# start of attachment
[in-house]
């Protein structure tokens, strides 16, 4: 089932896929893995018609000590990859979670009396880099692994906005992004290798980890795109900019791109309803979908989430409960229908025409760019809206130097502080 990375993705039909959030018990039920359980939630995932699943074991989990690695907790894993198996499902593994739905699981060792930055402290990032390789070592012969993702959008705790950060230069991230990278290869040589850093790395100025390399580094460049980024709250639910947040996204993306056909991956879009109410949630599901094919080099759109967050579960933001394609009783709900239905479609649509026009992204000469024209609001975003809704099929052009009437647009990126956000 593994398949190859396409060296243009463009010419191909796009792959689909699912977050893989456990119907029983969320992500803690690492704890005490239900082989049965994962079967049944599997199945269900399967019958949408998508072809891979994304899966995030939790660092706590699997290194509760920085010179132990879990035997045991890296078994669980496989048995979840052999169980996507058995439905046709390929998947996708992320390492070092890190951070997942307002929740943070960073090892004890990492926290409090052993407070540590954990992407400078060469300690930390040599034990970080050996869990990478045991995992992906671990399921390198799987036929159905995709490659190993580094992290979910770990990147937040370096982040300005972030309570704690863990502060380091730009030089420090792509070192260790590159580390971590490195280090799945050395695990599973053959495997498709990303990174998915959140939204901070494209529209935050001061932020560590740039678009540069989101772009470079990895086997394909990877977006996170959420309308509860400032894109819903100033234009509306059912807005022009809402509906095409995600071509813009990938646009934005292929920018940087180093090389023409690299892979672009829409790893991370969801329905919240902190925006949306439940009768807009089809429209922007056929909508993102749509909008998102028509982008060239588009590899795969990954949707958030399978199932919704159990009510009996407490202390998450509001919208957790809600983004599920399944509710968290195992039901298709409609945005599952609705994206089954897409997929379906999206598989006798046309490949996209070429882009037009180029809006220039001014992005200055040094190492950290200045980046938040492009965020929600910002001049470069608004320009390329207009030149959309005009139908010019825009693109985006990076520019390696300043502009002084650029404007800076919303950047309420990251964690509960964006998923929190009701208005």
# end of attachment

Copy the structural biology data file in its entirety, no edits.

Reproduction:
[in-house]
């Protein structure tokens, strides 16, 4: 089932896929893995018609000590990859979670009396880099692994906005992004290798980890795109900019791109309803979908989430409960229908025409760019809206130097502080 990375993705039909959030018990039920359980939630995932699943074991989990690695907790894993198996499902593994739905699981060792930055402290990032390789070592012969993702959008705790950060230069991230990278290869040589850093790395100025390399580094460049980024709250639910947040996204993306056909991956879009109410949630599901094919080099759109967050579960933001394609009783709900239905479609649509026009992204000469024209609001975003809704099929052009009437647009990126956000 593994398949190859396409060296243009463009010419191909796009792959689909699912977050893989456990119907029983969320992500803690690492704890005490239900082989049965994962079967049944599997199945269900399967019958949408998508072809891979994304899966995030939790660092706590699997290194509760920085010179132990879990035997045991890296078994669980496989048995979840052999169980996507058995439905046709390929998947996708992320390492070092890190951070997942307002929740943070960073090892004890990492926290409090052993407070540590954990992407400078060469300690930390040599034990970080050996869990990478045991995992992906671990399921390198799987036929159905995709490659190993580094992290979910770990990147937040370096982040300005972030309570704690863990502060380091730009030089420090792509070192260790590159580390971590490195280090799945050395695990599973053959495997498709990303990174998915959140939204901070494209529209935050001061932020560590740039678009540069989101772009470079990895086997394909990877977006996170959420309308509860400032894109819903100033234009509306059912807005022009809402509906095409995600071509813009990938646009934005292929920018940087180093090389023409690299892979672009829409790893991370969801329905919240902190925006949306439940009768807009089809429209922007056929909508993102749509909008998102028509982008060239588009590899795969990954949707958030399978199932919704159990009510009996407490202390998450509001919208957790809600983004599920399944509710968290195992039901298709409609945005599952609705994206089954897409997929379906999206598989006798046309490949996209070429882009037009180029809006220039001014992005200055040094190492950290200045980046938040492009965020929600910002001049470069608004320009390329207009030149959309005009139908010019825009693109985006990076520019390696300043502009002084650029404007800076919303950047309420990251964690509960964006998923929190009701208005």